RM_Aaron-2:

I agree re: political risk of FNM and FRE -- few investors seem to be focused on that right now, and Chris -- you rock too, dude.

chat-guest404:

Do you really think the FERC ruling is a long-term solution from a market perspective? It appears to me the ruling is focused on capping prices. Generation projects can't take off unless they can get a number of high-priced hours per year and reasonable environmental standards. I don't see either in FERC's ruling.

RM_Chris:

The FERC ruling caps prices until May of next year. In the meantime, the FERC is encouraging utilities to enter and develop long-term supply contracts with generators. If that happens, the certainty of long-term cash flows should encourage development of more generation in California.

RM_Chris:

However, that will only happen if California allows new power plants to be built. Overall, while the FERC ruling is not a panacea, it is the first step to placing deregulation back on track.

chat-guest635:

Aaron- still think there's a concrete floor under the mkt, and if so, what's the level?

RM_Aaron-2:

That was a comment made by Scott Bleier after Grenspan's speech on Dec. 5. He pegged it at 2500. Looks like we're going to test that soon, if not today. I still think Don Hays' call bears watching and he's said the Comp could fall as low as 1800 by mid-Jan.

chat-guest810:

Isn't it usually the case that the Fed will move rates until it gets what it wants, and if that is the case, shouldn't we use weakness to buy stocks that have decent earnings prospects?

RM_Chris:

The Fed is clearly more interested in the behavior of the economy than in the direction of the markets in a vacuum. The Fed felt that raising rates six times was necessary to bring potential inflationary pressures under control.

RM_Chris:

Clearly, while that has had an impact on the market, it appears to have also controlled inflation. The question is is it too much for both the economy and the market? The first six months of next year should tell.

RM_Aaron-2:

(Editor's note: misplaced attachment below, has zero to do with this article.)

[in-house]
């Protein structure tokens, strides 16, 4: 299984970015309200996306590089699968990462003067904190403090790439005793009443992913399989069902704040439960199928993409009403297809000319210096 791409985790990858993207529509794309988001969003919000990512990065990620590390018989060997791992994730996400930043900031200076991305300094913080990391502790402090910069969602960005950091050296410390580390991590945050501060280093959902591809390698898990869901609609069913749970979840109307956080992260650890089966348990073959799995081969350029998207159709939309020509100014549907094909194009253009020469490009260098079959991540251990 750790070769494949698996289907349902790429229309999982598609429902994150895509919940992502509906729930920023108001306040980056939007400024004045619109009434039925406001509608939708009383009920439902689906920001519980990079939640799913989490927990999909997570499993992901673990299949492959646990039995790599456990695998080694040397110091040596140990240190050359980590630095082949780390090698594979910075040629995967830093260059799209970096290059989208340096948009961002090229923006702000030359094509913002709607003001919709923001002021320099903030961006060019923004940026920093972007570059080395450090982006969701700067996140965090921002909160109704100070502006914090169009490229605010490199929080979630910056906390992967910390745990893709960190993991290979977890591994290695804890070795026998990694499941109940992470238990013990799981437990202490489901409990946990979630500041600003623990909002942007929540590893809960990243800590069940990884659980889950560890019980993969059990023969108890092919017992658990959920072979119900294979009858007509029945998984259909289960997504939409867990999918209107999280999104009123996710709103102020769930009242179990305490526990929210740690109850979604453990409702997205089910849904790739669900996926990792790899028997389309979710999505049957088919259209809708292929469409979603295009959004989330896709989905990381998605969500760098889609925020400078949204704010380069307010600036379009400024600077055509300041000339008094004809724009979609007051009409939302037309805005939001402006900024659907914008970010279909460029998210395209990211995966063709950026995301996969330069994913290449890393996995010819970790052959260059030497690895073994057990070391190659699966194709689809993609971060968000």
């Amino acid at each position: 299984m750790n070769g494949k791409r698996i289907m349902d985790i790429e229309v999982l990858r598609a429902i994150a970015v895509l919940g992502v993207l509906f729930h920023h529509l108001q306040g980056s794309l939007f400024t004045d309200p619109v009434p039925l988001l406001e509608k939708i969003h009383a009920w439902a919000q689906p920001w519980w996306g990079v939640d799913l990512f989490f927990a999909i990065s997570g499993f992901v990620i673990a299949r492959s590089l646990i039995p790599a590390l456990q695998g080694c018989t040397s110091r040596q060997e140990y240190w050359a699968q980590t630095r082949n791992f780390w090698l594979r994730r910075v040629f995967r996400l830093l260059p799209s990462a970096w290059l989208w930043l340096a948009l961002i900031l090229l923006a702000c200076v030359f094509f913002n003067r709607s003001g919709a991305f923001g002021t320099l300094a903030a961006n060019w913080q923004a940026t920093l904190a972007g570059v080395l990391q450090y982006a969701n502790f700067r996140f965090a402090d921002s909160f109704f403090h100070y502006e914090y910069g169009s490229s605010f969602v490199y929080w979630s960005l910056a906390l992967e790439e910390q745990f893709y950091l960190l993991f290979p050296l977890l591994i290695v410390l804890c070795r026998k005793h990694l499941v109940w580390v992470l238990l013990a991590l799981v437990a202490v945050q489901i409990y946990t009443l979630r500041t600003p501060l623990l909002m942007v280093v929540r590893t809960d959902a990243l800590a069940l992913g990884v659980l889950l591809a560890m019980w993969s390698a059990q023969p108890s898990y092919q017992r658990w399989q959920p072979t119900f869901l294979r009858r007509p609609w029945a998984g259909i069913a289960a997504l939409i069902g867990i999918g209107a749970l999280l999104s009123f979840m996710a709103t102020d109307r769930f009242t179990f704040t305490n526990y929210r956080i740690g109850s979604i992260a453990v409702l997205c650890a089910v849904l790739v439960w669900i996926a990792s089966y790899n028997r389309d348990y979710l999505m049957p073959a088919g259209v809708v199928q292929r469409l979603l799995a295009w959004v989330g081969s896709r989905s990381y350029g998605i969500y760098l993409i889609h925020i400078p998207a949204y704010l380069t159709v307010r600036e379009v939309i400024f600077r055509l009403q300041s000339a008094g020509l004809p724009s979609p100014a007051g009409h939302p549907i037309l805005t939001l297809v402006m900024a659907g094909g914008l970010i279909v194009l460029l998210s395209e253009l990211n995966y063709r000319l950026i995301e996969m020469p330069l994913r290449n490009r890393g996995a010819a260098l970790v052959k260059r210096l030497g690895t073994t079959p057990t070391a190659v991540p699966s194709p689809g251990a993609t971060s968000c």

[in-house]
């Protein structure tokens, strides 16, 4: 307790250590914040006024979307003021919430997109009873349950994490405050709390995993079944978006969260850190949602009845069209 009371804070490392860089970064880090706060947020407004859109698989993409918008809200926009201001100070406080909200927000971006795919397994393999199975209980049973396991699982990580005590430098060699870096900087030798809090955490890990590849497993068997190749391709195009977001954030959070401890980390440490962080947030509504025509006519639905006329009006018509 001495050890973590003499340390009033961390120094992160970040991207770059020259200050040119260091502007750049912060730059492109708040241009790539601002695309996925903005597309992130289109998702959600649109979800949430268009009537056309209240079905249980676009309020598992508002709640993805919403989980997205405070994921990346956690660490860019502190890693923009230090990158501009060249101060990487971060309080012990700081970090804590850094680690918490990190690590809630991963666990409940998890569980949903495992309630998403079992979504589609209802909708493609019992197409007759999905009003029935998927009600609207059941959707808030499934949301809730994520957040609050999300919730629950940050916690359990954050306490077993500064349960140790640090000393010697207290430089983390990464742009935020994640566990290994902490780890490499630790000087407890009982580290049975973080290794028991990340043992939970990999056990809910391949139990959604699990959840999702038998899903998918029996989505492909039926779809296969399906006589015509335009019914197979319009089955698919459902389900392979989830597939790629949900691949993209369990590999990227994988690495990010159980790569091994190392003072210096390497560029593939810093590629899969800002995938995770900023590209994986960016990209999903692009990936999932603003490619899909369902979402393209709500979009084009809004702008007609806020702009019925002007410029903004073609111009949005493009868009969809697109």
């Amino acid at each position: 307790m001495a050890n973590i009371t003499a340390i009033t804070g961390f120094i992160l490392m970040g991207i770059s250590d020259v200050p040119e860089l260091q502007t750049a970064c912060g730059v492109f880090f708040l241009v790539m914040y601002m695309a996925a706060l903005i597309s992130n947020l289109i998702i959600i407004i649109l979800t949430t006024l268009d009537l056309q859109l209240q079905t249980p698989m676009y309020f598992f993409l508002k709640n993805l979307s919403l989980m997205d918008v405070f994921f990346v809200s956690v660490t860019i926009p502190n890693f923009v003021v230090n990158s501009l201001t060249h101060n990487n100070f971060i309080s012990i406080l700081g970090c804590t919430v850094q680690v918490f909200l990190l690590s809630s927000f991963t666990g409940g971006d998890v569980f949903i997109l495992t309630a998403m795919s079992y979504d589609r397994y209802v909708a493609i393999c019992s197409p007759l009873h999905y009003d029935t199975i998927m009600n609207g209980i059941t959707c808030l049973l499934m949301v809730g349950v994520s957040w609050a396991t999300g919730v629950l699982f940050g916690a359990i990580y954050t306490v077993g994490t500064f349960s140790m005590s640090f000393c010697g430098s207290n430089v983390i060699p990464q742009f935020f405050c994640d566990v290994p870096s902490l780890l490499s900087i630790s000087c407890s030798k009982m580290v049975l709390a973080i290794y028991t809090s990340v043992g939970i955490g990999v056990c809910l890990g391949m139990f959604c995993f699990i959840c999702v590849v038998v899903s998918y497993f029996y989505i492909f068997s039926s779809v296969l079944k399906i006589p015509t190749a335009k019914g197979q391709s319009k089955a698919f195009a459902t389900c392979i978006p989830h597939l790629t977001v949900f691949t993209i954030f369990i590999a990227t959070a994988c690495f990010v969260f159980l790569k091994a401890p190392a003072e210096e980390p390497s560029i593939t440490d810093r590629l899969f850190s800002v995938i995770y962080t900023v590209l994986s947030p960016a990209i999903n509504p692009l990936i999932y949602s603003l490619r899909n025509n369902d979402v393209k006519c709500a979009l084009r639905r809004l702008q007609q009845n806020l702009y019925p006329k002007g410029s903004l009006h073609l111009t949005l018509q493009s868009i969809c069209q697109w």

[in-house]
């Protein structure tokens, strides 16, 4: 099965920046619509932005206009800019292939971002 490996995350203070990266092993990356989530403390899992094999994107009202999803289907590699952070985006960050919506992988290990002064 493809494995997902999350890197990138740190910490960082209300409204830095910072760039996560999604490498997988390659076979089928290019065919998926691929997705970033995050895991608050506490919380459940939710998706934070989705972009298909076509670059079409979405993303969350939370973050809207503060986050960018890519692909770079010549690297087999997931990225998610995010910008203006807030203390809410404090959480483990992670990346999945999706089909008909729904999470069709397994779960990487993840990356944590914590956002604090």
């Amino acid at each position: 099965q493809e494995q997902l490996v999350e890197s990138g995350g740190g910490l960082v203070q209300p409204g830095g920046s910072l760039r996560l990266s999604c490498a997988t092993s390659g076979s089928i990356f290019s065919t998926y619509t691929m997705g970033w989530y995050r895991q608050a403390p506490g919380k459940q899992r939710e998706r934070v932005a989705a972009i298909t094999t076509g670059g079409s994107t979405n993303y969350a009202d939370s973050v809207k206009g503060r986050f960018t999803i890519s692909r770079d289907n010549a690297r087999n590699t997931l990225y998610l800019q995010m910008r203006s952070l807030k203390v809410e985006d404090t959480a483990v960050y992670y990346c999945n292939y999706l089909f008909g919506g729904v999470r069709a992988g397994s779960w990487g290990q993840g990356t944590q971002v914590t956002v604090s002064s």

Remember the Fed eased dramatically from June 1989 to Sept. 1992 and couldn't prevent the steep recession in late 1990, early 1991 -- I think you have to be careful about putting too much faith in the Fed.

chat-guest567:

Chris, any thoughts on WMB? It seems unable to rally when the rest of the sector does, but the fundamentals and current environment would seem good for this stock. Is it too late for this stock?

RM_Chris:

Williams is a good long-term integrated energy play. However, the overhang and the pressure on the stock relative to other pure gas plays, is its exposure and the uncertainly of technology and telecom.

chat-guest863:

Anyone think that Greenspan meeting with Bush altered his thinking?

RM_Aaron-2:

I doubt it, but it's possible that Greenspan got an inkling that Bush is going to go ahead full-bore with tax-cut proposals which would be stimulating and thus obviate the need for easier monetary policy. But again, I doubt it.

RM_Chris:

Who's thinking? Two pretty bull-headed people, if you ask me.

chat-guest725:

Would you classify Sun and Cisco as stocks back to proper valuation?

RM_Chris:

It entirely depends on what the market thinks. Seriously, while they are certainly more fairly valued than they were six months ago, the answer lies in what your perception is of what fair value really is. The contraction of multiples suggests there may be more downside.

RM_Aaron-2:

Chris is right, all of a sudden people think SUNW's technology is a commodity; a huge perception shift.

chat-guest868: